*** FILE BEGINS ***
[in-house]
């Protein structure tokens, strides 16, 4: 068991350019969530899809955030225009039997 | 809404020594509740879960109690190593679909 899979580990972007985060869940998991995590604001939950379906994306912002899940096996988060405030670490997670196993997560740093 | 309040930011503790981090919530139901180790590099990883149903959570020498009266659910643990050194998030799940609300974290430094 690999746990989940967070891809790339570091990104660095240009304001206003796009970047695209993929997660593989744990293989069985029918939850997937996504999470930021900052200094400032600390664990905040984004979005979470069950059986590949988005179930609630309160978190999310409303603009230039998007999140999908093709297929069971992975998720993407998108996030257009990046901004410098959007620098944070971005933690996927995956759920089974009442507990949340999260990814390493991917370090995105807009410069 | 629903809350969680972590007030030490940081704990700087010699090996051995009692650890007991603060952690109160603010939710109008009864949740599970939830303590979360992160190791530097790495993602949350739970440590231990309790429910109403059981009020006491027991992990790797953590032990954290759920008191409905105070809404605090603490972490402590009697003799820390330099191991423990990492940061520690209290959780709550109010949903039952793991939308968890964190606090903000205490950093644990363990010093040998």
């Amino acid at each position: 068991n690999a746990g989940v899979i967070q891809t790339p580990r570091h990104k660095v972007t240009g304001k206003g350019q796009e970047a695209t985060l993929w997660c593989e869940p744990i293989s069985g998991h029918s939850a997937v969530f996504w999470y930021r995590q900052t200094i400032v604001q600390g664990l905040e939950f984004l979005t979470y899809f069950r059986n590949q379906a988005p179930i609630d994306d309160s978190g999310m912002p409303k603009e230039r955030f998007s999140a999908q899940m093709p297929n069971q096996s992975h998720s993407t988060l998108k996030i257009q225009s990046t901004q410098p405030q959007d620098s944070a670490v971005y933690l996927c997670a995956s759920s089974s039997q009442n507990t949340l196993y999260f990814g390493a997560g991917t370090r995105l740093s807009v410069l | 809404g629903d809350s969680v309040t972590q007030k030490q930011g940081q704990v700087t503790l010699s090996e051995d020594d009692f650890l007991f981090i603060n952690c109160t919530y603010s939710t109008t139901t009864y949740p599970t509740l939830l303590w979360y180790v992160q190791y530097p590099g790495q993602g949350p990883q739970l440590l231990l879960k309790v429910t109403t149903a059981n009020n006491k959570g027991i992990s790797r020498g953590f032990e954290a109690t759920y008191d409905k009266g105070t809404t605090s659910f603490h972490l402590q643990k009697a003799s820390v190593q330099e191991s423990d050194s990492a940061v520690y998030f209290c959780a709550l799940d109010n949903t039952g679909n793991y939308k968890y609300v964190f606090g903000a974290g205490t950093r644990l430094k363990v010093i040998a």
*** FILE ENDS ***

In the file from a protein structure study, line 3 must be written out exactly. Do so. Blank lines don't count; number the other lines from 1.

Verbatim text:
């Amino acid at each position: 068991n690999a746990g989940v899979i967070q891809t790339p580990r570091h990104k660095v972007t240009g304001k206003g350019q796009e970047a695209t985060l993929w997660c593989e869940p744990i293989s069985g998991h029918s939850a997937v969530f996504w999470y930021r995590q900052t200094i400032v604001q600390g664990l905040e939950f984004l979005t979470y899809f069950r059986n590949q379906a988005p179930i609630d994306d309160s978190g999310m912002p409303k603009e230039r955030f998007s999140a999908q899940m093709p297929n069971q096996s992975h998720s993407t988060l998108k996030i257009q225009s990046t901004q410098p405030q959007d620098s944070a670490v971005y933690l996927c997670a995956s759920s089974s039997q009442n507990t949340l196993y999260f990814g390493a997560g991917t370090r995105l740093s807009v410069l | 809404g629903d809350s969680v309040t972590q007030k030490q930011g940081q704990v700087t503790l010699s090996e051995d020594d009692f650890l007991f981090i603060n952690c109160t919530y603010s939710t109008t139901t009864y949740p599970t509740l939830l303590w979360y180790v992160q190791y530097p590099g790495q993602g949350p990883q739970l440590l231990l879960k309790v429910t109403t149903a059981n009020n006491k959570g027991i992990s790797r020498g953590f032990e954290a109690t759920y008191d409905k009266g105070t809404t605090s659910f603490h972490l402590q643990k009697a003799s820390v190593q330099e191991s423990d050194s990492a940061v520690y998030f209290c959780a709550l799940d109010n949903t039952g679909n793991y939308k968890y609300v964190f606090g903000a974290g205490t950093r644990l430094k363990v010093i040998a």